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Today's News

  • Play is living history

    Robert Carson has a deep interest in theater. In addition to acting, he's written plays for his church, Antioch Baptist.

    This year, he's writing a play called "Journey" for another church. The church wanted to do something different for Black History Month and Carson wrote a play in which a 100-year-old man takes the audience on a journey through the civil rights movement. It's history presented in dramatic format.

  • Steptoe portrait returns to Courthouse

    Some dream of exotic vacations; others dream of meeting the queen.

    For many years local appraiser, Elizabeth Gladwell dreamed of Jemmie Steptoe. For those unfamiliar with Bedford County's earlier years, James Steptoe (nicknamed Jemmie) was the first Clerk of Bedford County Circuit Court. This was a position he held from 1772 through 1826.

  • Man in U.S. illegally, convicted of sexual battery

    BEDFORD, Va. — An El Salvador man, living in the United States illegally, was convicted Tuesday of aggravated sexual battery against an 8-year-old girl for an incident that occurred at the Goodwill Store on Forest Road in Bedford County.

  • Artists display work at the Electric Company

    "This is a big milestone for all of us," commented Pattie Siehien as she cut a ribbon the building that served as the Bedford Electric Department's home for a century.

    The Depot Street building is now home to two dog related business, Paw Wash and Pawcasso. It also houses the Artisan Cafe, open for lunch, and 13 crazy artists. Actually, they aren't crazy. When Siehien held her grand opening this month, she billed the event as "Meet the Crazy Artists" and some of them were on hand to talk to the public. They all live in the Bedford area.

  • Commentary - Super Bowl party characters

    In my XLVII years on this planet, I've been invited to (and asked to leave) many Super Bowl parties. I feel I've developed a sense of what kind of people you might encounter at such fests. Therefore, if you're hosting a Super Bowl party, you might want to keep these guidelines in mind when crafting your invitation list.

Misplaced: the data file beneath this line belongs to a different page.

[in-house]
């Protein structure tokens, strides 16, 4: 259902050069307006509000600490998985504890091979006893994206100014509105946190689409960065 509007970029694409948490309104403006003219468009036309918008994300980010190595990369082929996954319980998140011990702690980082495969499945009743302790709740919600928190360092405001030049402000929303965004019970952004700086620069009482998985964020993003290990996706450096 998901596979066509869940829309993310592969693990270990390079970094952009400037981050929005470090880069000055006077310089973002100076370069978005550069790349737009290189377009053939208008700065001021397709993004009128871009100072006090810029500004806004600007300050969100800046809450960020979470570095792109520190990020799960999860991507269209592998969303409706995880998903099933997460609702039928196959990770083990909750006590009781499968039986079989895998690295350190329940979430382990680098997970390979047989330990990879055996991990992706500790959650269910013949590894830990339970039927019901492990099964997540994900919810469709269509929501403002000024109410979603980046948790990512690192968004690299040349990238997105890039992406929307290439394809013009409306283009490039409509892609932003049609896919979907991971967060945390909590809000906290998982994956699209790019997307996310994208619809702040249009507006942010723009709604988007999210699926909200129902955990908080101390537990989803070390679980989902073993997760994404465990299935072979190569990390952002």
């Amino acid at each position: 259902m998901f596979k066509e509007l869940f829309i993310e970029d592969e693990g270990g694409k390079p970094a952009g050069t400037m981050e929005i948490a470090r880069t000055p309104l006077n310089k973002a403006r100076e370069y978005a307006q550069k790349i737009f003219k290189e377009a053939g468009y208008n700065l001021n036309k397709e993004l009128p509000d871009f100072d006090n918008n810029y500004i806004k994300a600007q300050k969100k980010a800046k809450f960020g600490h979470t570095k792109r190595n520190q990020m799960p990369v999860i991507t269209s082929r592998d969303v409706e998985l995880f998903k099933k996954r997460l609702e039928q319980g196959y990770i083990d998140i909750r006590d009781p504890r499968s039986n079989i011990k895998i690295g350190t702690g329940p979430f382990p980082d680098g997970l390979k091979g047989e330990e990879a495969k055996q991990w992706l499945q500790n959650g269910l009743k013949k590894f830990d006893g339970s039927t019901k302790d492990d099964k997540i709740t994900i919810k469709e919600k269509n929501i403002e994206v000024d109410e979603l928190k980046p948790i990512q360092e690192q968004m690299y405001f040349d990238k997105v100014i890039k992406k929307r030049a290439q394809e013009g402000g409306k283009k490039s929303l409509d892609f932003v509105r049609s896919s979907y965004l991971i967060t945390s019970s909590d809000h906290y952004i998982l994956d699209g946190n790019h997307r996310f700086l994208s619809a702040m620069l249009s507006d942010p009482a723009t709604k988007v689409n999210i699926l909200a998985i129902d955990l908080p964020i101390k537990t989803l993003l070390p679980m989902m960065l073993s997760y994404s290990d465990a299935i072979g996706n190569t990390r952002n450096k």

The fan: Only interested in the game. Wants to make conversation during the commercials and halftime show.

    The anti-fan. Only interested in the commercials and halftime show. Wants to make conversation during the game.

  • Crunch time for gals

    All three county teams enter this week with a lot on the line: Staunton River aims at unseating Brookville; Forest looks to snag the final home seed from Rustburg; and Liberty wants to avoid finishing in the basement by keeping Amherst there.

    All three squads are on the road. Staunton River faces the Bees for the third time, having lost in the Byrd Invitational and at home in the regular season. While Brittany Campbell has been a thorn in the Eagle side, it has been Joyous Tharrington that has provided the stake in the heart in those two losses. Neutralizing her will be key.

  • Minutemen run with big dogs

    Liberty leveraged its size, agility and quickness in completing a regular season sweep over Staunton River. This time, the visiting Minutemen won 71-48.

    The Minutemen are only a victory over Forest away from taking the informal county crown.

    Golden Eagle senior Mike Lynch put on a fine shooting display, nailing six three-pointers in leading all scorers with 18 points. Liberty's Martrey Stevens nearly matched Lynch as he hit three treys in picking up 17 points.

  • Forest pesters Bees before rollicking home crowd

    The law of averages finally caught up with the lads from Forest.

    Playing Brookville on even terms throughout the first quarters of their matchup, the Cavs developed a collective cold shooting hand in the fourth stanza and fell to the Bees by the score of 48-33.

    "On this night (Brookville) was too much," said Cav Head Coach Paul Smith. "It was a matter of them playing well, not us playing poorly."

  • Legislation will protect employers from government harassment

    Legislation has been introduced in the House of Representatives to ensure that an employer may require employees to speak English in the workplace. I am one of the sponsors of H. R. 4464.

  • Economic crisis needs a deeper debate

    All Republicans needed was yet another election year issue that won’t play out very well for them. They’ll already have to defend the war in Iraq, and many of the other failures and problems brought to us by George W. Bush.

    But now, they’ve got the economy, too. Since they’ve controlled the White House and both houses of Congress for the great majority of the last eight years, they’ll be held accountable if the economy slips into a recession.